What role does vertices play in detail portrayal in an stl file?

I have received a scan of a figure that is resin and 5.7cm tall , in rendered view (default settings Rhino V5) Scan1 shows defined pocket seams, stitching marks, press studs, buckles etc.
There was a flaw on part of it.
The file received (Scan2) less the flaw was a little softer on the detail definition.
It was then sent again (Scan 3), it looks exactly the same as Scan2.

Do the figures from Rhino show why ?

Scan1 was:-
Closed double precision
polygon mesh: 983,014 vertices,
1,444,850 polygons with normals
(145% more vertices than Scan2)
(117% more polys than Scan2)

Scan2 was :-
Closed double precision
polygon mesh: 676,249 vertices,
1,230,718 polygons with normal
(68% vertices of Scan1 )
(85% polys of Scan1)
(85% of Megabytes of Scan1 )

Scan3 :-
Closed double precision
polygon mesh: 848,511 vertices,
1,565,592 polygons with normals
(86% of the vertices that Scan1 has)
(108% more polys than Scan1)
(108% more Megabytes than Scan 1)
[ 125% more vertices than Scan2 ]
[ 127% more polys than Scan2 ]

I am told vertices are the lines between polys, so how become the Scan3 has 85% vertices and 108% polys compared to Scan 1 ? i.e. polys increase vertices decreased.

I think if the vertices equal or increase to those of Scan1 then it will be as good as Scan 1. Vertices hold the key. Am I right ?

How become, comparing Scan 3 to Scan 2 they look exactly the same, yet Scan3 is 125% more vertices than Scan2 and 127% more polys than Scan2 ?

I think the figure was re-scanned for Scan2 then this ‘large’ scan resampled, or whatever the term is, to create a file of workable megabyte size, scan3 is taking the ‘large’ Scan2 and re-sampling it again.

I know that an initial scan was 400Mb and hell to download let alone get into Rhino, and yet when I did manage to, it had a surface as if made of chards of glass ! Since then a 19Mb file also had the same effect. Its not the size, its what you do with it ! :grin:

Just what I wonder will a scan matching Scan1 have ?
Can one extract from a master scan an .stl file and dictate the number of vertices ?



Just to keep the nomenclature straight:

Polygons are made up of straight lines called EDGES.

There are, to my knowledge, no 0, 1, or 2 edged polygons. Also no polygons with a negative number of edges. So the world of polygons consists of 3 or more edges joined at their ends.
A 3 edged polygon (triangle) by definition is planar. With more edges it can but need not be.

The POINTS where EDGES meet are called VERTICES. (Singular: VERTEX)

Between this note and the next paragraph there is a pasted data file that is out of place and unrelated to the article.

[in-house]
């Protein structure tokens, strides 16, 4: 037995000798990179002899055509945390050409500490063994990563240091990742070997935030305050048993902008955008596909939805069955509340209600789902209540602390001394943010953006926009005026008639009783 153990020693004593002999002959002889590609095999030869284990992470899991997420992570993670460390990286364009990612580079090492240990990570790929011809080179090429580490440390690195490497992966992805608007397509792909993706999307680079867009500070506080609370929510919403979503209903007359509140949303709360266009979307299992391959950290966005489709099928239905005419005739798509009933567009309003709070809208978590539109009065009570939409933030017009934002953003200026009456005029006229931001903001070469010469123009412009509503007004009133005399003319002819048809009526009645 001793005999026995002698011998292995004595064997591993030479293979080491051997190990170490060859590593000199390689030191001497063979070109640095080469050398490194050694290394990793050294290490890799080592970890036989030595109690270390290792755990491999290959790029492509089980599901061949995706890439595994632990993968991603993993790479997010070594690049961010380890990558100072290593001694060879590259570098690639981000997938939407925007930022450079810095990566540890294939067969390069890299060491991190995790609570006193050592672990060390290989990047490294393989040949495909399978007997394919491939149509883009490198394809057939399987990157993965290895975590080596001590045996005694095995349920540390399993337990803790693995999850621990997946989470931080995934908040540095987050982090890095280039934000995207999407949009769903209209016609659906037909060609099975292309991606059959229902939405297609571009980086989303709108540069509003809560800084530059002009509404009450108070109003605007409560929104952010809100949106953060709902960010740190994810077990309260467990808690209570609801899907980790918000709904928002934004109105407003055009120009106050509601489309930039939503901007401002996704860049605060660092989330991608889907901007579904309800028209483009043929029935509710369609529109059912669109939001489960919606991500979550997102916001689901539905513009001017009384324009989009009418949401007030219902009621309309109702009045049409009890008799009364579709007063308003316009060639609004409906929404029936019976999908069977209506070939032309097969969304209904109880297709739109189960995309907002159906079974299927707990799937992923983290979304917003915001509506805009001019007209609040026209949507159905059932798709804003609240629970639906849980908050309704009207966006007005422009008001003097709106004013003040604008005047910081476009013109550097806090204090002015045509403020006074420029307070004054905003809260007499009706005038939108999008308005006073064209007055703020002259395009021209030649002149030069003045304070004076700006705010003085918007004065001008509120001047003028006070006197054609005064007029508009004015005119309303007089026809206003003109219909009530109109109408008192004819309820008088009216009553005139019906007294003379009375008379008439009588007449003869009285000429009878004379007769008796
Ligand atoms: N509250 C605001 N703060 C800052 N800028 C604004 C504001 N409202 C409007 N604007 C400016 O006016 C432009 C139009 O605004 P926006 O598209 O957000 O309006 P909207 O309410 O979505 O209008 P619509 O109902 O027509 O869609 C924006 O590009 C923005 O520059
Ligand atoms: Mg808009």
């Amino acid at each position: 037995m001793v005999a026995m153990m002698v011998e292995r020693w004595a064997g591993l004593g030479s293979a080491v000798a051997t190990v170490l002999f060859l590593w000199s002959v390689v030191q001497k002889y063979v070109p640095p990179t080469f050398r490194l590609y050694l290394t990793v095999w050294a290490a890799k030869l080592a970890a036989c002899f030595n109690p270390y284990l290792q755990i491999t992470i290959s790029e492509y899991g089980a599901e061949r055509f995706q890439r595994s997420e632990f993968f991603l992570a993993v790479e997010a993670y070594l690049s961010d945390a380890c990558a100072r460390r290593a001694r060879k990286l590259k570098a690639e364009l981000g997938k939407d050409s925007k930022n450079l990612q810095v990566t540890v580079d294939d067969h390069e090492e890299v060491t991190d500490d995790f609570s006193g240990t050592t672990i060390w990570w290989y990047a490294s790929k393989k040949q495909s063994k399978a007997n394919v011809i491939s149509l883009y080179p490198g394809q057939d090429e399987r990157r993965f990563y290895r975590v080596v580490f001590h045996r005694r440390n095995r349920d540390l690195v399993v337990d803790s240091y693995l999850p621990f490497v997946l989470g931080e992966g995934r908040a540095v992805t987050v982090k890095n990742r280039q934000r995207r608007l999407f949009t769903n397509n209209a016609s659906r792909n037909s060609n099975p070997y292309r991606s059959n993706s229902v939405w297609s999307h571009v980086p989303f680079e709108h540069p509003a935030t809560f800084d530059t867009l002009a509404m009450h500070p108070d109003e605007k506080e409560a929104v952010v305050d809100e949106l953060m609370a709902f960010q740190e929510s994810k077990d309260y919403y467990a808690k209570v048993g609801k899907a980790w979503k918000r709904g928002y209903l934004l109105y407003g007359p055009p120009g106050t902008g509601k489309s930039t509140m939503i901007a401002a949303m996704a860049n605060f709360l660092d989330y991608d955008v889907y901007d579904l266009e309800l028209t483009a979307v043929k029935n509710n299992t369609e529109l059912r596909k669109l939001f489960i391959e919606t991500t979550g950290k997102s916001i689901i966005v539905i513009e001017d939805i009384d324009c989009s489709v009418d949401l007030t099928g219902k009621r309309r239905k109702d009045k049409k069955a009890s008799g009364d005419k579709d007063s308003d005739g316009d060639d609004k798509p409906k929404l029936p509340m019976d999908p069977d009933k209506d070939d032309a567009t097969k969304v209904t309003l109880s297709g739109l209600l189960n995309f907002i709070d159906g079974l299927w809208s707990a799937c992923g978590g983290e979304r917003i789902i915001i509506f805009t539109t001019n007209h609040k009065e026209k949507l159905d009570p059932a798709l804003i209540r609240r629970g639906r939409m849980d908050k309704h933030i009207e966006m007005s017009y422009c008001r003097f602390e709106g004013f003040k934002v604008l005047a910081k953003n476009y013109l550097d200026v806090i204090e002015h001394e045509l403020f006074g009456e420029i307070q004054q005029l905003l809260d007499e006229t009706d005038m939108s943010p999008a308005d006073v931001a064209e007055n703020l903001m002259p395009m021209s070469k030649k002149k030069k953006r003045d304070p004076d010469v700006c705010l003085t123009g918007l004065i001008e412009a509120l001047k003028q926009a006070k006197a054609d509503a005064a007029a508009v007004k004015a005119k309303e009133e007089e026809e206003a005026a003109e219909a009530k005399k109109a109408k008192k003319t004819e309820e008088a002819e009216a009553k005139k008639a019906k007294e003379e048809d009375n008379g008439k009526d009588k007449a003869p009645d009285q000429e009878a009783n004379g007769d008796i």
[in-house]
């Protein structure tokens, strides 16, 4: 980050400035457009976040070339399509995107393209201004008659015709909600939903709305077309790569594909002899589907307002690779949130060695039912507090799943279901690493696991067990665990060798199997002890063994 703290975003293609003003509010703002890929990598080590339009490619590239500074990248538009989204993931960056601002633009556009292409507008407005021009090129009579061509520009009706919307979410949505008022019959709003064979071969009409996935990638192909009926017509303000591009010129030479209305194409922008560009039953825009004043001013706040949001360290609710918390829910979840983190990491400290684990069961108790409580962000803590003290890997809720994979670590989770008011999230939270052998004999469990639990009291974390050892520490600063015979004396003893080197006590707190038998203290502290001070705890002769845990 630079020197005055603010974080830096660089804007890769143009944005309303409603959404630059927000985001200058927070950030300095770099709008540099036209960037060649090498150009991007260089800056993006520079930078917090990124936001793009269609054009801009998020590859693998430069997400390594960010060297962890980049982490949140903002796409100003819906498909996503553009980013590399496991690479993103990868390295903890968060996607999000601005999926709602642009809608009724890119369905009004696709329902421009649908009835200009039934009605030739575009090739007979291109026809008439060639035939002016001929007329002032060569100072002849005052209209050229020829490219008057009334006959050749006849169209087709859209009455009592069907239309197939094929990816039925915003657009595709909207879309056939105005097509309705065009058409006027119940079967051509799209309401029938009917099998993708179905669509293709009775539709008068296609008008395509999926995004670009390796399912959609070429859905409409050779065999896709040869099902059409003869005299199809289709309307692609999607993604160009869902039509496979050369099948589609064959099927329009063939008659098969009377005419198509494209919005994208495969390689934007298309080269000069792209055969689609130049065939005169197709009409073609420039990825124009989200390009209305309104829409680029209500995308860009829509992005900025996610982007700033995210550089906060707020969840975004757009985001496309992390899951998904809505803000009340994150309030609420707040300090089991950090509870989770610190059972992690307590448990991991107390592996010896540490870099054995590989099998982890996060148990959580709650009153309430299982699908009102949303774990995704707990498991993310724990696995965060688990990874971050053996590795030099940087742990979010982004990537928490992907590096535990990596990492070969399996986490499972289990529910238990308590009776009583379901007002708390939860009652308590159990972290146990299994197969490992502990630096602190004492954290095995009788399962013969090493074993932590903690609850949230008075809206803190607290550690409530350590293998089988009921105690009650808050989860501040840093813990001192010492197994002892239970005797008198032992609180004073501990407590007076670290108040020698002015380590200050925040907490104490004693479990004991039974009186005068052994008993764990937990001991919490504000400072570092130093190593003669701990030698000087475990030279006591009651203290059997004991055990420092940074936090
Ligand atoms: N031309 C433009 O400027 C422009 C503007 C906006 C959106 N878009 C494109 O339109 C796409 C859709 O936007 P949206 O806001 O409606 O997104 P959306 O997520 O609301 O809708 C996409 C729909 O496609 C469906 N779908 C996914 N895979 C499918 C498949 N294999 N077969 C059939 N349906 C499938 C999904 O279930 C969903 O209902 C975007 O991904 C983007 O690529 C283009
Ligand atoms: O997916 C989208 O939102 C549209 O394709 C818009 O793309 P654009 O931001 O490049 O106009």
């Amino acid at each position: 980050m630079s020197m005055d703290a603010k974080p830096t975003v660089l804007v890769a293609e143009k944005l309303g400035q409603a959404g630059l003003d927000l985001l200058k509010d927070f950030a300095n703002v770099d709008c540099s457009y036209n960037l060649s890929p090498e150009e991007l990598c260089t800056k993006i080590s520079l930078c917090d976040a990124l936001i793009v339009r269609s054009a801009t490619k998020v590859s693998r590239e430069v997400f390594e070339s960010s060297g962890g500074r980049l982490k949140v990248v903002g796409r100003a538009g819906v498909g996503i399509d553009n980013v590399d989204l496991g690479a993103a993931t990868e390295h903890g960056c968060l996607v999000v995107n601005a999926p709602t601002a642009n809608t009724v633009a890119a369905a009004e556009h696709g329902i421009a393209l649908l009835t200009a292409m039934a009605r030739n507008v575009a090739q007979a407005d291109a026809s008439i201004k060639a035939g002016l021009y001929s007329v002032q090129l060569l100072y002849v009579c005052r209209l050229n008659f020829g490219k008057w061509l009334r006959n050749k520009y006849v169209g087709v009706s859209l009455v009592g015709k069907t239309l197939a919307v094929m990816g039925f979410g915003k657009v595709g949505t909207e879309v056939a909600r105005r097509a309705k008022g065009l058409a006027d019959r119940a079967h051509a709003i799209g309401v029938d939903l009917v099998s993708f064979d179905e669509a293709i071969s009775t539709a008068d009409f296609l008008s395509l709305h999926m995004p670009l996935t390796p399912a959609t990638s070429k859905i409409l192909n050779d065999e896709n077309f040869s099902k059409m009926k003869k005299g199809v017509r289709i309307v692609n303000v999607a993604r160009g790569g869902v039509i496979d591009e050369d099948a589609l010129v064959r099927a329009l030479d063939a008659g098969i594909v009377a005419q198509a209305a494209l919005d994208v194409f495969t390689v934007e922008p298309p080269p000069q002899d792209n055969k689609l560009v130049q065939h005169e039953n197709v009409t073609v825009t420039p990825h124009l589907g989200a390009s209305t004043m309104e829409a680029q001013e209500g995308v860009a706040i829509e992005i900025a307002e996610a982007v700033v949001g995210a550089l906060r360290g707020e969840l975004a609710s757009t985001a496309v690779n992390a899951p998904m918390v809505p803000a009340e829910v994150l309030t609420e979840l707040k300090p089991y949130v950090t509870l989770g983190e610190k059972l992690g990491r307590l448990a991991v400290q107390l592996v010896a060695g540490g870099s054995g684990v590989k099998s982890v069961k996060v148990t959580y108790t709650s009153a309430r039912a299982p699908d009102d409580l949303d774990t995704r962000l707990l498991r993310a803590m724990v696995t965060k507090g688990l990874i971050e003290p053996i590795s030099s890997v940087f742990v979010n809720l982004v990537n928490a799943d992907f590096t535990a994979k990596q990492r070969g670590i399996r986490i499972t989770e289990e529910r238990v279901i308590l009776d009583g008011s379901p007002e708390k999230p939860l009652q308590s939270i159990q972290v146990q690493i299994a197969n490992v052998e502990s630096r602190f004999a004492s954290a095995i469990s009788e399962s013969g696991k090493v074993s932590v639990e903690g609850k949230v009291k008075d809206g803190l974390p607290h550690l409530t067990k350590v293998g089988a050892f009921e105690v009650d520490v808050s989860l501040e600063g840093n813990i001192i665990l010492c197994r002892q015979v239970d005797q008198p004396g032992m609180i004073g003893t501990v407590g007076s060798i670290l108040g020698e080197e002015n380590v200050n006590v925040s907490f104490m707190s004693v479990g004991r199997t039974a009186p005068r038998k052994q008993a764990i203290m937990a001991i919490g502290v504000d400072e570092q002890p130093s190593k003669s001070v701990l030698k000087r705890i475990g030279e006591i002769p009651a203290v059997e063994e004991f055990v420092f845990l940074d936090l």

Vertices not only define the edge connections of a single polygon, but are also the places where adjoining polygons are attached via a vertex or two that are common to both polygons.

Here is where the math wizards at Rhino can take over if they desire and correct my mis-statements and amplify what I’ve said.

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Hi Steve - if I understand the question, which I may not:If scan 3 is a resampling upwards of a reduced scan 2, it will not be any more detailed than scan 2 - any original detail lost in down-sampling from the original for 2, is gone. Do get a mesh with better detail than mesh 2 you’d need to start with the original and down-sample it less.


Understood on terminology. Thanks.

Pascal, I see what you are saying, if they redid the scan but to a lesser detail, then fiddling with that will never get back the detail that Scan 1 had.
I will check on that.
Maybe we need to take scan 1 and edit the frazzle from the boots using a free mesh editor. (any recommendations welcome on what to get).

Any further figure scans must be on settings used for Scan 1, but to make sure they dont cause any granular looking anomalies.


Given what vertices are, still not sure how increasing polys doesnt increase vertices but reduced them.


Hi Steve,

An STL file is like a digital photo. You can run filters on it but its not going to make it any better.

Usually some type of noise reduction is the only thing that might improve a result.
Upsampling (increasing # of triangles) is rarely useful as it dos not really increase the resolution, and typically will require smoothing, which may actually reduce the resolution.